Monday, August 6, 2012

Lithuania part 7 - The Curonian Spit

The Curonian Spit - dancing forest

The Curonian Spit stretches from the Sambian Peninsula on the south to its northern tip next to a narrow strait, across which is the port city of Klaipėda on the mainland of Lithuania. The northern 52 km long stretch of the Curonian Spit peninsula belongs to Lithuania, while the rest is part of the Kaliningrad Oblast, Russia (see the map). The width of the spit varies from a minimum of 400m in Russia (near the village of Lesnoy) to a maximum of 3,800 m in Lithuania (just north of Nida).

The Curonian Spit was formed about 3rd millennium BC. A glacial moraine served as its foundation; winds and sea currents later contributed enough sand to raise and keep the formation above sea level.

The existence of this narrow shoal is inherently threatened by the natural processes that govern coastal shoreline features. It depends on a dynamic balance between sand transport and deposition. If (hypothetically) the source area to the south-west were cut off, say, by a large port construction with a pier, the Spit would erode and eventually disappear. It is thus a geologically speaking ephemeral coast element. The most likely development, however, is that the shallow bay inside the Spit will eventually fill up with sediment, thus creating new land.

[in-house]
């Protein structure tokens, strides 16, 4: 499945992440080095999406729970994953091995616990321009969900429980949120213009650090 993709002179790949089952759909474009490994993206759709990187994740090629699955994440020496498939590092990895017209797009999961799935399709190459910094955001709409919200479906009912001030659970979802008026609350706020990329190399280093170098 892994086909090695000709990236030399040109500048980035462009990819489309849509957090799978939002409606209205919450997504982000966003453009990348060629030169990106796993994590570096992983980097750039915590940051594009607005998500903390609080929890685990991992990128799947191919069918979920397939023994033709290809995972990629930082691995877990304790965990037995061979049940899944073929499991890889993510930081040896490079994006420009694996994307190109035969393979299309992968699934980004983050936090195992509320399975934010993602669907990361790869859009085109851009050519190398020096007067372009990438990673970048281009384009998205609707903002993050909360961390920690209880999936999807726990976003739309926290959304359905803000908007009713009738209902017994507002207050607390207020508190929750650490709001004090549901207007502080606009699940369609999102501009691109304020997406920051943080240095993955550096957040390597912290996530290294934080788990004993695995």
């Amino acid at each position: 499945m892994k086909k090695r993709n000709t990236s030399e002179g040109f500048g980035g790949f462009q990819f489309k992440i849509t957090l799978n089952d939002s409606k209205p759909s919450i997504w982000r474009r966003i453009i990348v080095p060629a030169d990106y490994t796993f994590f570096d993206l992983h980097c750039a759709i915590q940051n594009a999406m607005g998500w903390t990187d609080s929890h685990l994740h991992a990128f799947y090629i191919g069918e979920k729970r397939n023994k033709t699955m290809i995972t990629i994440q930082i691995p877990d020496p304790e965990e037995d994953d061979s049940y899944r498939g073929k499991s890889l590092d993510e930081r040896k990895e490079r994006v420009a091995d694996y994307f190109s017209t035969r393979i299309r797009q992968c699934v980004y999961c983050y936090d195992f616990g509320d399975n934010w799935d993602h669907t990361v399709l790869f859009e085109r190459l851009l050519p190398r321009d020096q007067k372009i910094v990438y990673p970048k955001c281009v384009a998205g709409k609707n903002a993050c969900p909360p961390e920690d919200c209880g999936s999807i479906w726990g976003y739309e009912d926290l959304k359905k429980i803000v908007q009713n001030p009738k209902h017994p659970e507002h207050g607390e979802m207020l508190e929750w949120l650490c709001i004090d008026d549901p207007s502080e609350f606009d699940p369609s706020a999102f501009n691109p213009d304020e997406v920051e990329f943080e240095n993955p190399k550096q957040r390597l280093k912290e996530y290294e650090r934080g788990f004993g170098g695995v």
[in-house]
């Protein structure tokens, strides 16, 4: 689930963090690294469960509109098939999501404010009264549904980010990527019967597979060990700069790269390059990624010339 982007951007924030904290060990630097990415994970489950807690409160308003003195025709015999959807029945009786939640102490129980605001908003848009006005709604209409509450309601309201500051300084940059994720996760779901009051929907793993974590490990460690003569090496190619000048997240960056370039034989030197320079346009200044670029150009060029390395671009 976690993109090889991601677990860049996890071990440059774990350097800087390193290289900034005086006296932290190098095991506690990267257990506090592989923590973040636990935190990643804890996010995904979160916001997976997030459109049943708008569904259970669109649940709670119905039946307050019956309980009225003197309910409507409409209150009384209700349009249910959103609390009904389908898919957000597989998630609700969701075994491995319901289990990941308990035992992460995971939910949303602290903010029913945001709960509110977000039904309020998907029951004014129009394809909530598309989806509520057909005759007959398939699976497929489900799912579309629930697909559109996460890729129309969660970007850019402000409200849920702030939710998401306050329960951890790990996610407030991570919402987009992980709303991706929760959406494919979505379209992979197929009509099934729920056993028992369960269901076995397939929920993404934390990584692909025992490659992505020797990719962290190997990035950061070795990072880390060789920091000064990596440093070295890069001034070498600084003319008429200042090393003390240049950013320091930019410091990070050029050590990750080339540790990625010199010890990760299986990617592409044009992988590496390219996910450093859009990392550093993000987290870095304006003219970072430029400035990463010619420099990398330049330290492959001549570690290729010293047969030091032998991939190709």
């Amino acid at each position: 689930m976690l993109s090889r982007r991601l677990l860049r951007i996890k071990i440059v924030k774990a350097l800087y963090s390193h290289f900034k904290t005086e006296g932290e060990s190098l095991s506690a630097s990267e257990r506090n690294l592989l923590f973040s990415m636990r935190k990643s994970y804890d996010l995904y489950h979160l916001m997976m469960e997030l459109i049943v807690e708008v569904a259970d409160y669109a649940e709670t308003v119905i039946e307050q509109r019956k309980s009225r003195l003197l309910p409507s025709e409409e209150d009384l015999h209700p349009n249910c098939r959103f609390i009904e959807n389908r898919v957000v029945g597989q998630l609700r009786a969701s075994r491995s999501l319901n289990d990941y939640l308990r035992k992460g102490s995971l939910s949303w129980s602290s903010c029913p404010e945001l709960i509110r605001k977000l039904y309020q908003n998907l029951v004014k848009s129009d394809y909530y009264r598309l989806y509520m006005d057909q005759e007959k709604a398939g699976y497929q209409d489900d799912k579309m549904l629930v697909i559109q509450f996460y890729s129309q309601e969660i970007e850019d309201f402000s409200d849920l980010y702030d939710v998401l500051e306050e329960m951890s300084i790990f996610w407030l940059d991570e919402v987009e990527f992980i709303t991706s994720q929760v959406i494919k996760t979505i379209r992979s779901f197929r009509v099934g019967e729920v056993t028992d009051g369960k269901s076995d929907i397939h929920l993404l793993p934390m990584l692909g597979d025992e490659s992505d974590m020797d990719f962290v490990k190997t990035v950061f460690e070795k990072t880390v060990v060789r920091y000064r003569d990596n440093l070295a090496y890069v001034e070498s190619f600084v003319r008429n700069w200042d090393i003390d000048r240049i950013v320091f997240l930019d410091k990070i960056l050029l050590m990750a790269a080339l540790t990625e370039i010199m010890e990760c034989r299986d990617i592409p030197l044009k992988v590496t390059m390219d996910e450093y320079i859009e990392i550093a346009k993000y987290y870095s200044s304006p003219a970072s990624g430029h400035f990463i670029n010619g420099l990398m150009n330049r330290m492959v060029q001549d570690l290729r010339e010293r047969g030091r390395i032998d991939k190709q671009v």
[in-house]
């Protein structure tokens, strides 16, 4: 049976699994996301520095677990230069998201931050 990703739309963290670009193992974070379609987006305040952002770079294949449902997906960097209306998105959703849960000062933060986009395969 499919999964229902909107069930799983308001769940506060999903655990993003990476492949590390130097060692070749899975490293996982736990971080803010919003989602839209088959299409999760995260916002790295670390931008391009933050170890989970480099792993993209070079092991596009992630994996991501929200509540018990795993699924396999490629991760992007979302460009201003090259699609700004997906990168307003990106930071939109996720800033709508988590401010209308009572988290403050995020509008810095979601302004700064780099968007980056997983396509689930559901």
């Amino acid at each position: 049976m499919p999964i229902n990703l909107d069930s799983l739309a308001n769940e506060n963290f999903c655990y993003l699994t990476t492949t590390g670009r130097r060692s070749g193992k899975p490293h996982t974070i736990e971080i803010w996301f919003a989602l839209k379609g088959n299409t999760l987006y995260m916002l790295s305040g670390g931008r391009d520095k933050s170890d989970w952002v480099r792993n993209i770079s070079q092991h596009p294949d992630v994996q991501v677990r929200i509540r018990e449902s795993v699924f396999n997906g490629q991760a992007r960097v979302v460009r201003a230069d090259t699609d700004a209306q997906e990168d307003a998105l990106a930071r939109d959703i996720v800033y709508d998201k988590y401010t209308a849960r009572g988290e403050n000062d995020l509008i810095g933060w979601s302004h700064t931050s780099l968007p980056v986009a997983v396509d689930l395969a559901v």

According to Baltic mythology, the Curonian Spit was formed by a giantess, Neringa, who was playing on the seashore. This child also appears in other myths (in some of which she is shown as a young strong woman, similar to a female version of the Greek Heracles).

From ca. 800 to 1016, the Spit was the location of Kaup, a major pagan trading centre which has not been excavated yet. The Teutonic Knights occupied the area in the 13th century, building their castles at Memel (1252), Neuhausen (1283), and at Rossitten (1372). The Spit may have been the home of the last living speaker of a now-extinct Baltic language, Old Prussian.

Significant human impacts on the area began in the 16th century. Deforestation of the spit due to overgrazing, timber harvesting, and building of boats for the siege of Königsberg in 1757 led to the dunes taking over the spit and burying entire villages. Alarmed by these problems, the Prussian government sponsored large-scale revegetation and reforestation efforts, which started in 1825. Owing to these efforts, much of the spit is now covered with forests. In the 19th century the Curonian Spit was inhabited primarily by Curonians (Kursenieki) with a significant German minority in the south and a Lithuanian minority in the north. The population of Curonians eventually dwindled due to assimilation and other reasons; it is close to non-existent these days and even before 1945, when the spit had become totally ethnic German. Until the 20th century, most people in the area made their living by fishing. From 1901 to 1946 the village of Rossitten, now Rybachy, became the site of the pioneering Rossitten Bird Observatory, the world's first, founded by German ornithologist Johannes Thienemann there because of the Spit's importance as a bird migration corridor. The German population was expelled by force after World War II by the occupying Soviet forces, accompanied by widespread ethnic cleansing. Like elsewhere in present-day Kaliningrad the assimilation of the territory and colonization by Russian settlers was completed by changing the historic German toponyms to Russian ones throughout the Russian-controlled part of the Spit.